November 1999, Volume 49, Issue 11

Letter to the Editor

Emergence of Nalidixic Acid Resistant Virbio cholerae 0-1 in Karachi

Madam, Cholera is endemic in Karachi and has become a significant cause of gastroenteritis in all the age groups since 19881. Vibrio cholerae are frequently isolated in majority of the laboratories in Karachi. Restoration of water and electrolytes is the mainstay of treatment in cases of cholera. Antibiotics are recommended in severly dehydrated cases to shorten the duration of diarrhoea2. Choice for empirical treatment will depend upon the local antibiotic susceptibility pattern of the isolates. Conventional antibiotics available in our country for bacterial diarrhoeas include ampicillin, co-trimoxazole, tetracyc lines and chioramphenicol. Most of the Vibrio cholerae isolates were susceptible to these antibiotics till 19883. The resistance gradually started emerging and now majority of the isolates are resistant to these drugs. But 100% of the isolates have been reported susceptible to the quinolones including nalidxic acid, norfioxacin and ciprofloxacin in studies conducted up till now1,3. We have isolated 150 Vibrio cholerae 0-1 isolates during 1996-1999 at the department of pathology PNS SHIFA, Karachi. We found all the isolates susceptible to these quinolones till the end of 1997. Resistance was observed to nalidixic acid since early 1998. Overall in this year we have found 7.15% (05 out of 70) isolates resistant to nalidixic acid. This has increased to 35% (7 out of 20) in 1999. But all the isolates are still susceptible to norfioxacin and ciprofloxacin. This means that nalidixic acid resistant strains do not have cross-resistance to the other quinolones. Workers from abroad already have reported such resistance. In a study conducted in Bombay, 14.7% of the isolates have been reported resistant to this drug in 19904. Nalidixic acid has been found to be an effective and safe antibiotic agent in acute bacterial diarrhoeas. It is well tolerated even in children less than three months5. But with the development and rapidly increasing resistance as we have seen in our isolates, it seems to be loosing its utility in cholera cases. Adult cholera cases can be treated with other quinolones available in tablet form, but as this is the only quinolone available in suspension form, treatment of severe cases amongst children will pose difficulties. So we will have to look for alternative drugs, probably the third generation cephalosporins. Both in vitro and in vivo studies are required to prove their efficacy in such cases.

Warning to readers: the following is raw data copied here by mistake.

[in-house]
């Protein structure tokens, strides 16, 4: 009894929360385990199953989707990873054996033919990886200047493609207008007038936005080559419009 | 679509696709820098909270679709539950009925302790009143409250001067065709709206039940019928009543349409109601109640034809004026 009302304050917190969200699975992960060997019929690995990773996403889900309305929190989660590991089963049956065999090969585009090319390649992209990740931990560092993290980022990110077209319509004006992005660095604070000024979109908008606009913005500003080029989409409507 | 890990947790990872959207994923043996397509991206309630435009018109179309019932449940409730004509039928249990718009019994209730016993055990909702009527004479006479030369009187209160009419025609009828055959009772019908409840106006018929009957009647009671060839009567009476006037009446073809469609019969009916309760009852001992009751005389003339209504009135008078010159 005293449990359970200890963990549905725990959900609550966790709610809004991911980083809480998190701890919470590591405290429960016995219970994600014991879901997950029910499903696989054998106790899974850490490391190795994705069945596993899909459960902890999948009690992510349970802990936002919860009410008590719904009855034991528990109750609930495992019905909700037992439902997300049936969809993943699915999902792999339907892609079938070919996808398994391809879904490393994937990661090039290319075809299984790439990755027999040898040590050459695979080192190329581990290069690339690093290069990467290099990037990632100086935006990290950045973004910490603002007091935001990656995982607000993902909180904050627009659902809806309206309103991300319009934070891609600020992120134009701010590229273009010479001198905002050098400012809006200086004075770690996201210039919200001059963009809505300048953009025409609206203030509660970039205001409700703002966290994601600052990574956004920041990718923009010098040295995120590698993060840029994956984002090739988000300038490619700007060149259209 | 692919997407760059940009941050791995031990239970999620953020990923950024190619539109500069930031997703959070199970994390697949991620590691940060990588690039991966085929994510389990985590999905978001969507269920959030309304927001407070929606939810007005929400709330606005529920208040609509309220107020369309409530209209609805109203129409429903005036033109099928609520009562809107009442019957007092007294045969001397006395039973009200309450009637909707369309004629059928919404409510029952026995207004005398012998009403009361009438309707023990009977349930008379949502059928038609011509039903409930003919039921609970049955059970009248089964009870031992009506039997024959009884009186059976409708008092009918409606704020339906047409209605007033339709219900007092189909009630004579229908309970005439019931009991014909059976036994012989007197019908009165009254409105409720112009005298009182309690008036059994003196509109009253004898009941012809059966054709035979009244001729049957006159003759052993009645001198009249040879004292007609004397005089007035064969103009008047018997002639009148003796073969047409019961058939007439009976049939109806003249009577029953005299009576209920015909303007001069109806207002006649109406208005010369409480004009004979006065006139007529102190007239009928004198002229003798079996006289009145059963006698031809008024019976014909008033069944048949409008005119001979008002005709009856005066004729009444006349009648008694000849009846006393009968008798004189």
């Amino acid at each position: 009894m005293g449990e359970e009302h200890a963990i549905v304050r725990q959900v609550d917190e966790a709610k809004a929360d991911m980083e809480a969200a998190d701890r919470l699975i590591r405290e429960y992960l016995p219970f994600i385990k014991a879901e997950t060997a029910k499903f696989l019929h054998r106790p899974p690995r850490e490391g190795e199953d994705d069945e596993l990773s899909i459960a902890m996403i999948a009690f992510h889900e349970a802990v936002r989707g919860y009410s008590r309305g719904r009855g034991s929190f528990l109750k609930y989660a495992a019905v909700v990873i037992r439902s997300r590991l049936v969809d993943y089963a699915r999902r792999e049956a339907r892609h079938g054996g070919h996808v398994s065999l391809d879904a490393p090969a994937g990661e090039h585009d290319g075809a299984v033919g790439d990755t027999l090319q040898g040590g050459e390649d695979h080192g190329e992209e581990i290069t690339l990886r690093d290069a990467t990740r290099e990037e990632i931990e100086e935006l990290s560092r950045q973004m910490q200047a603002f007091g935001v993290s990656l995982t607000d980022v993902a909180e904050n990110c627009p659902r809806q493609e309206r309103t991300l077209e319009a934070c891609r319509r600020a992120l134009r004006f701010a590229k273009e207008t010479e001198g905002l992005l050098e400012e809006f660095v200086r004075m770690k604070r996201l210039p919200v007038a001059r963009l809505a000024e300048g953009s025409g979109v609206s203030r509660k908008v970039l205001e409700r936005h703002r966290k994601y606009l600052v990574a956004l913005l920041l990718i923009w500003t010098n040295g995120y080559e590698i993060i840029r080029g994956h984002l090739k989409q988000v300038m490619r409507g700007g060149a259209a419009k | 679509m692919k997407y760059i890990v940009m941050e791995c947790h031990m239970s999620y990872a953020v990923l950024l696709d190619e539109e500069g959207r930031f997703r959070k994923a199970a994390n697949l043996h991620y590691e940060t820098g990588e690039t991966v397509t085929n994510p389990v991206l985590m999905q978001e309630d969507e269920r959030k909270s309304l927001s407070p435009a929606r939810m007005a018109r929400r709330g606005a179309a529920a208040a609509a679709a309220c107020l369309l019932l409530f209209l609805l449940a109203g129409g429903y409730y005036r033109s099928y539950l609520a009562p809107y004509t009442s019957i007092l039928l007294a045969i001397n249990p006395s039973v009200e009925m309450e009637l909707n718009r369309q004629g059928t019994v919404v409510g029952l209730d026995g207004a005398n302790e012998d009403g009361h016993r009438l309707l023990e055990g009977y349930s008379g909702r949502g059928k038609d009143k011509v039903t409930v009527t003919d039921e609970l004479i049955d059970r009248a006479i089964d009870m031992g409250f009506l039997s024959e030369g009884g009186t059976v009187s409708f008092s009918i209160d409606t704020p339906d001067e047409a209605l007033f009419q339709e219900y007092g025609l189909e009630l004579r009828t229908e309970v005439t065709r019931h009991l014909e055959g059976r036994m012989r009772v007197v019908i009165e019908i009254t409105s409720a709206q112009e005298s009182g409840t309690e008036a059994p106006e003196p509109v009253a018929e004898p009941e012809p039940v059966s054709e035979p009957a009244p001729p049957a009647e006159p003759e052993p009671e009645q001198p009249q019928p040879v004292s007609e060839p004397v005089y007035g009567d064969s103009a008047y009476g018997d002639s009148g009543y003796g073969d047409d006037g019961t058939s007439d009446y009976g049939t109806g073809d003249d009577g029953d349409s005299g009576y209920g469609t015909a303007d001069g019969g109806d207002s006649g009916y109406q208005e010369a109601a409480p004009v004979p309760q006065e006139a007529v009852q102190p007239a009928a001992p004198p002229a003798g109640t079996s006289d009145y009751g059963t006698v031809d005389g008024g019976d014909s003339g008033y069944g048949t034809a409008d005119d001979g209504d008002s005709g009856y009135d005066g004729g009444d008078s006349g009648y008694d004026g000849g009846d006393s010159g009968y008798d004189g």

Abid Mabmood
Department of Microbiology. PNS SHIFA, Karachi.

References

1. Nizami SQ, Farooqi BJ. Cholera in children in Karachi from 1990 through 1995: A study of cases admitted to a tertiary care hospital. J. Pak. Med. Assoc., 1998;48:171-73.
2. Scarpignato C, Rampal P. Prevention and treatment of traveller’s diarrhoea: a clinical pharmacological approach. Chemotherapy, 1995;4 1:48-81.
3. Karamat KA, Butt T, Malik IA. Cholera status at Rawalpindi/lslamabad, Pakistan. JCPSP, 1996:6:65-69.
4. Saraswathi K, Deodhar LP. A study of Vibrio cholerae strains isolated in Bombay. J. Postgrad. Med., 1990:36:128-30.
5. Paramesh H. Nalidixic acid in diarrhoea. J. Indian Med. Assoc., 1990:88:191-92.

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